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Whitelands bring shoegaze's legacy to the future on Night-bound Eyes Are Blind To The Day

"Night-bound Eyes Are Blind To The Day"

Release date: 23 February 2024
Whitelands Night bound Eyes Are Blind To The Day cover
21 February 2024, 08:30 Written by Chris Todd

The reputation of the shoegaze genre, treated as a dirty word as soon as Britpop hit in the mid-nineties, has never been higher.

Beach House continue to be one of the best acts of our times, Miki Birenyi’s book, Fingers Crossed, was a captivating and at times toe toe-curling reflection on her time in Lush and the indie scene in the nineties in general, and recent Ride and Swervedriver reissues have resulted in deserved positive reappraisals, Slowdive released a career-high album in 23 in everything is alive bringing with it a swathe of younger fans and millions of TikTok hits, while a Cocteau Twins revival seems to be an ever-looming prospect.

Whitelands, a young four-piece from London and signed to the official gatekeepers of the legacy of shoegaze, the Sonic Cathedral label, are clearly keen students of the class of 88-92. Though they’ve been together several years and have released collections of tracks prior to a series of EP's on Sonic, it was only when coming across Slowdive live sessions on YouTube that the sound they were searching for made itself known, resulting in this collection being recognised as their debut.

Night-Bound Eyes Are Blind To The Day, the most shoegaze album title of all time, makes their advocacy clear, over its eight tracks clocking in at a brief and concise 33 minutes we have a love letter to the sounds that make them tick. Heavily reverbed guitars, barely there male/female vocals intertwine and the elastic basslines adding groove to the shuffling percussion are all instantly recognizable and loved to shoegaze fans of a certain age, Slowdive are a clear reference point (particularly their '93 album, Souvlaki), so it’s of no surprise they’re supporting the band on their current tour, and the album itself is mastered by their powerhouse drummer, Simon Scott.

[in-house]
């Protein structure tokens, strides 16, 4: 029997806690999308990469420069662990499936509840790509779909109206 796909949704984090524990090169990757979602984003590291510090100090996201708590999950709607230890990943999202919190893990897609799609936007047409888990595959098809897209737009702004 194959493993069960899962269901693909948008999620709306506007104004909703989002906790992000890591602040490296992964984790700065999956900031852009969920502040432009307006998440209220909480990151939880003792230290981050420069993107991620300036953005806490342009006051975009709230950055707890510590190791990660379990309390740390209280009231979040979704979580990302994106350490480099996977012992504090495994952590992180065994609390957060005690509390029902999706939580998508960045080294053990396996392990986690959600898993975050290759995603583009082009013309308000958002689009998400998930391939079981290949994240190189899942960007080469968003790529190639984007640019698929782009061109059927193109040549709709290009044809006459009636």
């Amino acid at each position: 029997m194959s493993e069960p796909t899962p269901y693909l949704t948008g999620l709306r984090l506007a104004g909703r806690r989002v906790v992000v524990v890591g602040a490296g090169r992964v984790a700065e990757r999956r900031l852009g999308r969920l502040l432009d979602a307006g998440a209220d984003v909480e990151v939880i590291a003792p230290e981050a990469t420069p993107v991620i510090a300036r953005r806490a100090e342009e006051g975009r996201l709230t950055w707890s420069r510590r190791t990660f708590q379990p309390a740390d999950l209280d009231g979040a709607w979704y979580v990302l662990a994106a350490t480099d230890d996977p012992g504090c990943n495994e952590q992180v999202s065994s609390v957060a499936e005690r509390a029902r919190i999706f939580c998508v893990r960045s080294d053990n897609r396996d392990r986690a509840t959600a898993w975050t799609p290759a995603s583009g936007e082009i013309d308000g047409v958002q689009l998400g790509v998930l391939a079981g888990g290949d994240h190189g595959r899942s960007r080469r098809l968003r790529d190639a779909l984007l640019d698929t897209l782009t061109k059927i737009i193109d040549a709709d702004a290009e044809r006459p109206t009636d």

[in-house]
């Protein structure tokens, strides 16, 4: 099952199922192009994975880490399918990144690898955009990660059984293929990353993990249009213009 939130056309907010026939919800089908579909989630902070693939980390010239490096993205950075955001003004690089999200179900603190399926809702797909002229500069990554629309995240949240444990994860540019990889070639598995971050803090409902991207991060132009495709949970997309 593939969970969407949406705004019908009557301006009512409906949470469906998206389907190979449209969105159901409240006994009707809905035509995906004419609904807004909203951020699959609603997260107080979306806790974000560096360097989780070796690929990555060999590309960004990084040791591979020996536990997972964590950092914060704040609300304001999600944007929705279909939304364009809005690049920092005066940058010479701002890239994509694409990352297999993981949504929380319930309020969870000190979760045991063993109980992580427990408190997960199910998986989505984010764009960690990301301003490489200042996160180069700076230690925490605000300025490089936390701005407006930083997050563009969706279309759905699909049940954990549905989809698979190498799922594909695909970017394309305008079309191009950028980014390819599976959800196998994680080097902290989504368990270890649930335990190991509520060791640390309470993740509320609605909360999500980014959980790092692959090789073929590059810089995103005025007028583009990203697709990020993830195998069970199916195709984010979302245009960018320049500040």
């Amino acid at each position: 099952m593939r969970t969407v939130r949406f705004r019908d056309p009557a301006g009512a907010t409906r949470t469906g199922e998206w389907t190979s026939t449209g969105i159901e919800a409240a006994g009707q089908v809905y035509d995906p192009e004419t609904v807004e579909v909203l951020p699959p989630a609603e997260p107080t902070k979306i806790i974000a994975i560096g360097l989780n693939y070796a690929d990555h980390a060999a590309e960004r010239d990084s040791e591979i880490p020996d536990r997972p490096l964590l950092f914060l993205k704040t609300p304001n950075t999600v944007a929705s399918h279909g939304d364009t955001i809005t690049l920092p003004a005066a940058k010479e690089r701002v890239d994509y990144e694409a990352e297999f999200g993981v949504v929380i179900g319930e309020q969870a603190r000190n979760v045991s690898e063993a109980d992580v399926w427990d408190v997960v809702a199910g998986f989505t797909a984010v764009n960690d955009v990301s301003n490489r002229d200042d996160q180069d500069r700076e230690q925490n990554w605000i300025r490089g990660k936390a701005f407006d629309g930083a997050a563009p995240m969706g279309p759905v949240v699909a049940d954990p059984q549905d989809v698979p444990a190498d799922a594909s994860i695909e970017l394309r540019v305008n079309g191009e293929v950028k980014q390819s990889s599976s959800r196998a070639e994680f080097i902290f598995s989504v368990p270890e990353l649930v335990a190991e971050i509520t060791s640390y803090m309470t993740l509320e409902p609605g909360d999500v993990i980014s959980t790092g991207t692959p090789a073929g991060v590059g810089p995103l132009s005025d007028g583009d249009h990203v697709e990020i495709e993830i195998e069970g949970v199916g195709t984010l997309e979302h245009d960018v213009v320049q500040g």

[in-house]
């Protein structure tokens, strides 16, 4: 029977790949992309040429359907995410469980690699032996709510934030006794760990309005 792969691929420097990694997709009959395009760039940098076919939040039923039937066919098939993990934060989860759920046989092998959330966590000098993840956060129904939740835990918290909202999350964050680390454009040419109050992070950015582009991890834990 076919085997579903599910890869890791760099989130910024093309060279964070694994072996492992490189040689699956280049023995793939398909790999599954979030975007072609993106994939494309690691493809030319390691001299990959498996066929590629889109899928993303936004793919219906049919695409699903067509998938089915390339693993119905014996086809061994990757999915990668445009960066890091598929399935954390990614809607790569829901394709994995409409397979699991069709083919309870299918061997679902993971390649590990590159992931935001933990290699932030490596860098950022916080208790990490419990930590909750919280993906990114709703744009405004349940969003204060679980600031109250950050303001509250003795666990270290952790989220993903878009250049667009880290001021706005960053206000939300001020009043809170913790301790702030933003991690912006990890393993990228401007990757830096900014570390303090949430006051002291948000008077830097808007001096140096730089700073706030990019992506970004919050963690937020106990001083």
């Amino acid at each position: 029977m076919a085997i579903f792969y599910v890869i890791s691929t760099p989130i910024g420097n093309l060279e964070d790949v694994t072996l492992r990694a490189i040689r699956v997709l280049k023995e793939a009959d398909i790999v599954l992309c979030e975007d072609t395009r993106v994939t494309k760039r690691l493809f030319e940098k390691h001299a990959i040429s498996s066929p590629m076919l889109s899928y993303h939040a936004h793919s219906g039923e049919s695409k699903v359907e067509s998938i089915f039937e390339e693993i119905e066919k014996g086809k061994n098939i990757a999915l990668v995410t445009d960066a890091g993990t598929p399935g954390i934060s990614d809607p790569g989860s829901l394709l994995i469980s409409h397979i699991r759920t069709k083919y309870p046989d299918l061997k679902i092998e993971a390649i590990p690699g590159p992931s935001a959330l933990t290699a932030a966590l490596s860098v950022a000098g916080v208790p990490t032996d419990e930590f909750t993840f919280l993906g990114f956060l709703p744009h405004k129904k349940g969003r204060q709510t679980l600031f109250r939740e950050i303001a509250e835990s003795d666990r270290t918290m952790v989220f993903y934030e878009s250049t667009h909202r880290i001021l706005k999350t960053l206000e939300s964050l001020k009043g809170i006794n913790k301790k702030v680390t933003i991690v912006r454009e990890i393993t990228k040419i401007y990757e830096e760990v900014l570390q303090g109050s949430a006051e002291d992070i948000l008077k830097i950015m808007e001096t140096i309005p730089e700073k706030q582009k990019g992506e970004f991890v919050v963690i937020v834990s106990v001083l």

The melodic melancholy of "Tell Me About It" and the sad jangle of "The Prophet and I" (the best tracks here) are deceptively poppy and reminiscent of perennially underrated Leeds shoegaze quartet The Pale Saints, while harder-edged sounds displayed on "How It Feels" show off a knack for urgency when required, though the stock tempo of the album is firmly set to ‘chill’.

The hazy dreampop DIIV vibes of "Setting Sun" mask the biting lyrics of experiencing racism & tokenism, a telling soundbite on the press release complains of the narrative that only white artists can be sensitive and emotionally aware, whereas black acts should be angry. Whitelands, a fully POC band, are immediately important in a genre where colour is such a rarity, the same way A.R Kane (who gifted the band a stunning remix of "Setting Sun" last year), Swervedriver’s Adam Franklin, Curve’s Debbie Smith, The Veldt and Dr Phibes & The House of Wax Equations were essential for shoegaze fans of colour back in the 80s and 90s, on this showing, they prove they’re totally capable, and up for the challenge.

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